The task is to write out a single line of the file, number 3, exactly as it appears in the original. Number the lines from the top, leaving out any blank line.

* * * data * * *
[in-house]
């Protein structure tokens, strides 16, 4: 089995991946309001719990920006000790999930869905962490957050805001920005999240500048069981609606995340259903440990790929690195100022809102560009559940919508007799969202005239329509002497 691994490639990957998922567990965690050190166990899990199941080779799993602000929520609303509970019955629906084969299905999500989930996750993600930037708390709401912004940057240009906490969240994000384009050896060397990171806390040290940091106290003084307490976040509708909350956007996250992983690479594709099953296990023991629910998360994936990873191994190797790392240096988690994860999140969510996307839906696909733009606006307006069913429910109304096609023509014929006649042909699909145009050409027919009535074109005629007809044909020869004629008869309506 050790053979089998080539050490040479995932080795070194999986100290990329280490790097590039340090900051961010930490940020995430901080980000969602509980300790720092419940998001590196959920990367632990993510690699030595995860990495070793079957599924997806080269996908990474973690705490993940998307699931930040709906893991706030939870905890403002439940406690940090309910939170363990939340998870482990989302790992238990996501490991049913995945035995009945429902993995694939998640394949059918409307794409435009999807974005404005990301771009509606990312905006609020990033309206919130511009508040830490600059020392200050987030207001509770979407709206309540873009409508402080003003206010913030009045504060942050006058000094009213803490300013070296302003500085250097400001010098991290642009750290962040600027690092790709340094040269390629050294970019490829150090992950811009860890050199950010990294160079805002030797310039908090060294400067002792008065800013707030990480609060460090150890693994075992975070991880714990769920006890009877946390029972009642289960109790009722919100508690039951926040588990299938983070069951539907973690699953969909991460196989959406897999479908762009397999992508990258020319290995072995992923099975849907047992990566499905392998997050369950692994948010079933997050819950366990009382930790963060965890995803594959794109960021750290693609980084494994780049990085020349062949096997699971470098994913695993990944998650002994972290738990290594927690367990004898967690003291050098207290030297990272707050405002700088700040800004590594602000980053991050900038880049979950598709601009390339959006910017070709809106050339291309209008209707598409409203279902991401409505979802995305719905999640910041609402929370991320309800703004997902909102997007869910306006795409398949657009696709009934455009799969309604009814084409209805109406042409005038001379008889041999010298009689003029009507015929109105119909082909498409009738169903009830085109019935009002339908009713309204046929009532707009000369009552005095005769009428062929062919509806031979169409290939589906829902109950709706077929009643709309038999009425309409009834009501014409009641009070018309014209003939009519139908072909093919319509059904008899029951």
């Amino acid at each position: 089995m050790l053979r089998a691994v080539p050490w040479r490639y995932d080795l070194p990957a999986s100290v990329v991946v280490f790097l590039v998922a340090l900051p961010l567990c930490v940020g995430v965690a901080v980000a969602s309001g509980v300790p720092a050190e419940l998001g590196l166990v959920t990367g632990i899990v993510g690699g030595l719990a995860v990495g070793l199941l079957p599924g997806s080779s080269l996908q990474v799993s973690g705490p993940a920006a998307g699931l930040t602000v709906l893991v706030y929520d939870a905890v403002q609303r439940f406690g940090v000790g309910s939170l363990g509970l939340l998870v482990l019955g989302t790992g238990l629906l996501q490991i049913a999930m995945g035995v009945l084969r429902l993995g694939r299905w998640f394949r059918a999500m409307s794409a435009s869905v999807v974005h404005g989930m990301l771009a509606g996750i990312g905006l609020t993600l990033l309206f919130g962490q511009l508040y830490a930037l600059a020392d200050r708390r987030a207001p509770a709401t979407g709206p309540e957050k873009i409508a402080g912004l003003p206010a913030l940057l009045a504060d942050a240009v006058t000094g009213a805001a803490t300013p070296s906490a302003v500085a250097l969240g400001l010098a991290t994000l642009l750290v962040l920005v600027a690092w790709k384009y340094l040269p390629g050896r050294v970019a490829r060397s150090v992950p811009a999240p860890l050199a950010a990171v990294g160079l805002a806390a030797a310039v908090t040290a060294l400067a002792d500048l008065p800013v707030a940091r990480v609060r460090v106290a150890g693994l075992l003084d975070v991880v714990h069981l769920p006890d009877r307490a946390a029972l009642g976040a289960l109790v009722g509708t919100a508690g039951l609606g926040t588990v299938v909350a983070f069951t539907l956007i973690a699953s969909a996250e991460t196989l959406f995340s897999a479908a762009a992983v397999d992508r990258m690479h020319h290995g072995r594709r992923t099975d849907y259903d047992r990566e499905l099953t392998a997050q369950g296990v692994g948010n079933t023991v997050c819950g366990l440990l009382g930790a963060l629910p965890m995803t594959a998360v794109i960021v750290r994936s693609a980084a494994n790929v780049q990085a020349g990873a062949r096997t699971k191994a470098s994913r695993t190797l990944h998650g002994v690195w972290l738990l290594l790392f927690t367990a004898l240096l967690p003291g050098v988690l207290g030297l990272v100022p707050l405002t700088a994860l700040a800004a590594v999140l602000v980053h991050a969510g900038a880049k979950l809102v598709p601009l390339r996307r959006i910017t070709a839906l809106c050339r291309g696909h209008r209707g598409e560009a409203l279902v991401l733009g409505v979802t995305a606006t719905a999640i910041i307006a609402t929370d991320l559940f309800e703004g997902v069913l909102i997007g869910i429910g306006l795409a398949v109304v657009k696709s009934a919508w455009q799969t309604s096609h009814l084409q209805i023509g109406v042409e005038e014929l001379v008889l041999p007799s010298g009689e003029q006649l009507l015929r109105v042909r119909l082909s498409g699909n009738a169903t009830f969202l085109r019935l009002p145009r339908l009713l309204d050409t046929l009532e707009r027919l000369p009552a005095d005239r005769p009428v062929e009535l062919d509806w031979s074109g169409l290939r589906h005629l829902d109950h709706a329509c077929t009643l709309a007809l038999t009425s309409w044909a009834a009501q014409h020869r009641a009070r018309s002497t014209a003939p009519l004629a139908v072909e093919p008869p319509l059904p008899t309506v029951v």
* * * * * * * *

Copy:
């Amino acid at each position: 089995m050790l053979r089998a691994v080539p050490w040479r490639y995932d080795l070194p990957a999986s100290v990329v991946v280490f790097l590039v998922a340090l900051p961010l567990c930490v940020g995430v965690a901080v980000a969602s309001g509980v300790p720092a050190e419940l998001g590196l166990v959920t990367g632990i899990v993510g690699g030595l719990a995860v990495g070793l199941l079957p599924g997806s080779s080269l996908q990474v799993s973690g705490p993940a920006a998307g699931l930040t602000v709906l893991v706030y929520d939870a905890v403002q609303r439940f406690g940090v000790g309910s939170l363990g509970l939340l998870v482990l019955g989302t790992g238990l629906l996501q490991i049913a999930m995945g035995v009945l084969r429902l993995g694939r299905w998640f394949r059918a999500m409307s794409a435009s869905v999807v974005h404005g989930m990301l771009a509606g996750i990312g905006l609020t993600l990033l309206f919130g962490q511009l508040y830490a930037l600059a020392d200050r708390r987030a207001p509770a709401t979407g709206p309540e957050k873009i409508a402080g912004l003003p206010a913030l940057l009045a504060d942050a240009v006058t000094g009213a805001a803490t300013p070296s906490a302003v500085a250097l969240g400001l010098a991290t994000l642009l750290v962040l920005v600027a690092w790709k384009y340094l040269p390629g050896r050294v970019a490829r060397s150090v992950p811009a999240p860890l050199a950010a990171v990294g160079l805002a806390a030797a310039v908090t040290a060294l400067a002792d500048l008065p800013v707030a940091r990480v609060r460090v106290a150890g693994l075992l003084d975070v991880v714990h069981l769920p006890d009877r307490a946390a029972l009642g976040a289960l109790v009722g509708t919100a508690g039951l609606g926040t588990v299938v909350a983070f069951t539907l956007i973690a699953s969909a996250e991460t196989l959406f995340s897999a479908a762009a992983v397999d992508r990258m690479h020319h290995g072995r594709r992923t099975d849907y259903d047992r990566e499905l099953t392998a997050q369950g296990v692994g948010n079933t023991v997050c819950g366990l440990l009382g930790a963060l629910p965890m995803t594959a998360v794109i960021v750290r994936s693609a980084a494994n790929v780049q990085a020349g990873a062949r096997t699971k191994a470098s994913r695993t190797l990944h998650g002994v690195w972290l738990l290594l790392f927690t367990a004898l240096l967690p003291g050098v988690l207290g030297l990272v100022p707050l405002t700088a994860l700040a800004a590594v999140l602000v980053h991050a969510g900038a880049k979950l809102v598709p601009l390339r996307r959006i910017t070709a839906l809106c050339r291309g696909h209008r209707g598409e560009a409203l279902v991401l733009g409505v979802t995305a606006t719905a999640i910041i307006a609402t929370d991320l559940f309800e703004g997902v069913l909102i997007g869910i429910g306006l795409a398949v109304v657009k696709s009934a919508w455009q799969t309604s096609h009814l084409q209805i023509g109406v042409e005038e014929l001379v008889l041999p007799s010298g009689e003029q006649l009507l015929r109105v042909r119909l082909s498409g699909n009738a169903t009830f969202l085109r019935l009002p145009r339908l009713l309204d050409t046929l009532e707009r027919l000369p009552a005095d005239r005769p009428v062929e009535l062919d509806w031979s074109g169409l290939r589906h005629l829902d109950h709706a329509c077929t009643l709309a007809l038999t009425s309409w044909a009834a009501q014409h020869r009641a009070r018309s002497t014209a003939p009519l004629a139908v072909e093919p008869p319509l059904p008899t309506v029951v």